Mahabalipuram (Shore Temple)
Shore Temple is well known on the India surf tour for some great hollow rights located at Mahabalipuram.
In Tamil Nadu is an exposed beach break that has fairly consistent surf. Offshore winds are from the west northwest. The best swell direction is from the east southeast. The beach break provides left and right handers. An uncrowded break, even when it is working.
Tiruchendur is a temple town and has some good little waves breaking over a rock shelf just 200 yards south of the temple.
Pilgrims gather at the beach near the temple to have a dip in the ocean and to them, this is a spiritual experience, a cleansing of the soul. An exposed beach and reef break that has quite reliable surf. Autumn and winter are the favoured times of year for waves. Offshore winds blow from the northwest. Waves just as likely from local windswells as from distant groundswells and the ideal swell direction is from the south. The beach breaks offer lefts and rights and in addition there are both left and right reef breaks. Good surf at all stages of the tide. An uncrowded break, even when it is working. Watch out for dangerous rips.
Varkala is not far to the north from Kovalam Beach. Located in the state of Kerala, this surf spot is an exposed beach break that only works every now and then. Offshore winds blow from the east northeast. Windswells and groundswells in equal measure and the ideal swell direction is from the southwest. Waves at the beach are both lefts and rights. Good surf at all stages of the tide. An uncrowded break, even when it is working. Take care of – Rips / undertow – Pollution.
Mahe is a place in Kerala that sees consistency and size improve plus the appearance of more piers and jetties which may provide stormy surf protection around Mahe from Thalassery to the big rivermouth at Talakkolattur.
Not very popular because it's so hard to get to. The Krishna River enters the Bay of Bengal and divides itself into many streams. The area is marshy and difficult to access but has many good waves in store for those who are determined to get there.
Located in Andhra Pradesh, it's an exposed river break that has consistent surf. Ideal winds are from the north. Tends to receive a mix of groundswells and windswells and the ideal swell angle is from the southeast. The river breaks offer lefts and rights. Good surf at all stages of the tide. A remote wave spot that never gets crowded.
Krishna River is 35 km (22 miles) from Repalle. If you plan a holiday in Andhra Pradesh, look for hotels and other accommodation in Repalle. Repalle has rooms for a wide range of budgets as well as car hire and transport links.
Big Rock [south of Chennai] is located off the point at Fisherman’s Cove. The point itself is the most consistent break in that area but when the wave height is there and the tide just right then a submerged rock shelf in the cove produces a one really awesome left barrel.
The ride isn’t long but hang on for dear life because this wave gets as hollow as they come.
Auroville, located near Pondicherry, is a very unique place. With a mix of Indian and French. This surf spot is your typical beach break with a river mouth. Which sometimes works just south of the town. The swell is usually blocked by Sri Lanka but the place occasionally does get a few good waves.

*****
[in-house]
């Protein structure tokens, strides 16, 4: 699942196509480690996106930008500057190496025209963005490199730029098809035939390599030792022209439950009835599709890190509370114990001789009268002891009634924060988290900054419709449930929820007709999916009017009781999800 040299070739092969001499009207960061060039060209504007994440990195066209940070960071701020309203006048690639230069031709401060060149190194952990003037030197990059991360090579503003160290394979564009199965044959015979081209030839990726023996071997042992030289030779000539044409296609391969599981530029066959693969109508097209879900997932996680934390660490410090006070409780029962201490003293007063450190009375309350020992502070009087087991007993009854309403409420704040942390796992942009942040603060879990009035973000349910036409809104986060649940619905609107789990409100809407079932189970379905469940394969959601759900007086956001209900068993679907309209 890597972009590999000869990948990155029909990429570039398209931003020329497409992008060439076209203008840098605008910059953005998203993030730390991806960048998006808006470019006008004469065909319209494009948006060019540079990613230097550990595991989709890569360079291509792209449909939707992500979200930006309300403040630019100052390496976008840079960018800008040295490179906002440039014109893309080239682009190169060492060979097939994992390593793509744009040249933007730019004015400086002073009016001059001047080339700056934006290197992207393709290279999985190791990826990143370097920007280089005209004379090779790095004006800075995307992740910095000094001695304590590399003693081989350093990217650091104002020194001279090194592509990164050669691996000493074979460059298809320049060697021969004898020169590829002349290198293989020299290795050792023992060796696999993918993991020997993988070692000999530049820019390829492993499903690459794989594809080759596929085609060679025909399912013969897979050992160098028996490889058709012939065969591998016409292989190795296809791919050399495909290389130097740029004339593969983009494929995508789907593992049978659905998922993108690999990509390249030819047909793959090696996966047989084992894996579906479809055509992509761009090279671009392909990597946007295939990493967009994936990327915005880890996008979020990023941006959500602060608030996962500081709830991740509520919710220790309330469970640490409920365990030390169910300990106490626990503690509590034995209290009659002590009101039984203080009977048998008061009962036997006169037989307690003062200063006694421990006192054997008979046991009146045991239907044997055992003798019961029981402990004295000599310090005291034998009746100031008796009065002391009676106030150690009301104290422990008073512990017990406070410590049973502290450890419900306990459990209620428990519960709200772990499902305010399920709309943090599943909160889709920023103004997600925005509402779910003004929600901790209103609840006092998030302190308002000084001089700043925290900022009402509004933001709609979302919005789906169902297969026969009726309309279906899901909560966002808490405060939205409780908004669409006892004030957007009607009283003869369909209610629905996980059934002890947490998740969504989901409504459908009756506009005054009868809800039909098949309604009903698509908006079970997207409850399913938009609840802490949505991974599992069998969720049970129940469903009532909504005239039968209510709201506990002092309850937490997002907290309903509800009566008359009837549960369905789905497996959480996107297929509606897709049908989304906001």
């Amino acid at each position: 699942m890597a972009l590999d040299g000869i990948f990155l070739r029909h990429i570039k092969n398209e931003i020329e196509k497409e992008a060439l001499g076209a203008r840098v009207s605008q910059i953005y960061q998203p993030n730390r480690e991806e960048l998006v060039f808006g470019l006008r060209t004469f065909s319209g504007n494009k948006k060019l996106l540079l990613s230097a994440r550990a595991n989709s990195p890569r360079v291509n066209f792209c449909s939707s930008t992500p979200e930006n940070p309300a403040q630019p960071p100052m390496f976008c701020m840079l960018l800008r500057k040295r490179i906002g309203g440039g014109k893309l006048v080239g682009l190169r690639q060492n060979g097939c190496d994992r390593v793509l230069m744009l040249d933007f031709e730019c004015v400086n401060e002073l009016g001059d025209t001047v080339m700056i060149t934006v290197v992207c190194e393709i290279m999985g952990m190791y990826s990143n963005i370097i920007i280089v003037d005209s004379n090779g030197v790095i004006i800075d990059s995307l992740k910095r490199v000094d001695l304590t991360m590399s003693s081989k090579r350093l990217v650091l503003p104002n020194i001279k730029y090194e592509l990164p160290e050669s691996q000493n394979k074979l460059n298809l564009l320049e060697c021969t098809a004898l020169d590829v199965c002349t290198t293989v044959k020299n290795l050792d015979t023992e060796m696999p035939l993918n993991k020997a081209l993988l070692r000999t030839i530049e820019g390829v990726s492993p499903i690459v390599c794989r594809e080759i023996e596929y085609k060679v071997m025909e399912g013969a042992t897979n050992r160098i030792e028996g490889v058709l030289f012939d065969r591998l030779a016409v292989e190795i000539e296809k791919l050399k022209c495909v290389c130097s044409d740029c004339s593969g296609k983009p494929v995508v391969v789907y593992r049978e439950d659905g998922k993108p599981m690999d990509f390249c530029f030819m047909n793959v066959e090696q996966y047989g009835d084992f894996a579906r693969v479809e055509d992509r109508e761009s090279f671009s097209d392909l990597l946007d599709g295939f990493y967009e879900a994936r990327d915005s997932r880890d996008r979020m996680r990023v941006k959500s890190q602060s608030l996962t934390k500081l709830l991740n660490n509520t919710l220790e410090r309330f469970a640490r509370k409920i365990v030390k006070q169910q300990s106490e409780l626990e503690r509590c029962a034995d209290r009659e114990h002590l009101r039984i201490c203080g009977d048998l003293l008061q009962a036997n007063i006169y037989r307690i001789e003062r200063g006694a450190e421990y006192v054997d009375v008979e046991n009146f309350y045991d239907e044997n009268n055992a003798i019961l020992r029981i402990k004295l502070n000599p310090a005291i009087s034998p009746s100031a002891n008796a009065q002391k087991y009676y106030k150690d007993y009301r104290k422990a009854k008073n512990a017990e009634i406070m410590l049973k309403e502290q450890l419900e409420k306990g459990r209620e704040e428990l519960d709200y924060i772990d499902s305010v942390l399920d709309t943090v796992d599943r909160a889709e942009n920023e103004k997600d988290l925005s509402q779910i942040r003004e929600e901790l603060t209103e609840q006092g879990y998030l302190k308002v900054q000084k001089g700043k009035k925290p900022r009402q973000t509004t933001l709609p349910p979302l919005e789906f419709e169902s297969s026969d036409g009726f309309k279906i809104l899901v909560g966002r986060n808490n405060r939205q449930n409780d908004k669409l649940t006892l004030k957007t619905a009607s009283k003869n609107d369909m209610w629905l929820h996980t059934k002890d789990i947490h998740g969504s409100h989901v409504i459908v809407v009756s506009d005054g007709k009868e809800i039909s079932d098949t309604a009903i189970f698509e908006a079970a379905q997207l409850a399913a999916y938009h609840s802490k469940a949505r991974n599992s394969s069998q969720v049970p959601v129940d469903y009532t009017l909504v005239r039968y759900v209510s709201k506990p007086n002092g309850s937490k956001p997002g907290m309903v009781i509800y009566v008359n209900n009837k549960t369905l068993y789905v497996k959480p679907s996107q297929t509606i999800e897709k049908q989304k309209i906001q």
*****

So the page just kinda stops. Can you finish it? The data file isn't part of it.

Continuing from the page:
There are surfers in Pondicherry. If you go to Auroville the locals will point you in the right direction for some waves.
Vizag (Visakapatanam) – If you are traveling or staying on the east coast of India then you should definitely check out Vizag — a place with big beaches, good hotels, a commercial harbor and some really nice point breaks with good surf— about five in number.
This surf spot was explored a couple of years ago by Anthony Yep Colas [publisher of the popular book “World Storm Rider” and an operator of Surf Tours in the Maldives] along with his friend and accomplished photographer John Callahan. Anthony says they got “epic waves” at Vizag and he has some photos to prove it [see the next edition of “World Storm Rider”]. So this spot is certainly worth a visit.
Dwarka is the quintessential experience of the Arabian Sea. At Dwarka, you will find some of the clearest water along the India coastline. The town is very ancient and is said to have existed for the past 5,000 years. Parts of the old city are now submerged below sea level and can be seen while scuba diving.
Famous for its temple of Sri Krishna, Dwarka receives several million pilgrims each year. Just north of the temple is a small point break that produces a nice left-hander when the swell is strong from the south. Unique to Dwarka alone, hundreds of pilgrims wander the beaches every day looking for gold nuggets — and they find them! I guess that’s one way to finance your next surf trip!
Jagannatha Puri: The beach at Puri is known for the massive amounts of pilgrims who gather everyday who have come to see the temple of Jagannatha. Jagannatha is the tallest temple in India and is several thousand years old. Puri is a beach break that stretches for as far as the eye can see with some nice outside peaks. The currents can be a challenge here.
Gokarna is beautifully situated with a foreground of coconut trees and a backdrop of the Sahyadri Mountains. If you love Goa you'll love Gokarna. Waves can get good here throughout the year. Avoid the shore break during low tide.
Only at the end of May or the beginning of June will you be able to find any surfable waves. Which can get at that times between 5 feet and 10 feet or higher.
The Andaman Island Archipelago
The Andaman Island Archipelago is engulfed by the crystal clear waters of the Indian Ocean and although far from the mainland is owned and governed by India. The outer Islands of the Andaman Archipelago are the real find for true explorers. Most surf spots in Andaman Islands are reef breaks. However most of those waves are perfect for beginners thanks to the forgiving reefs.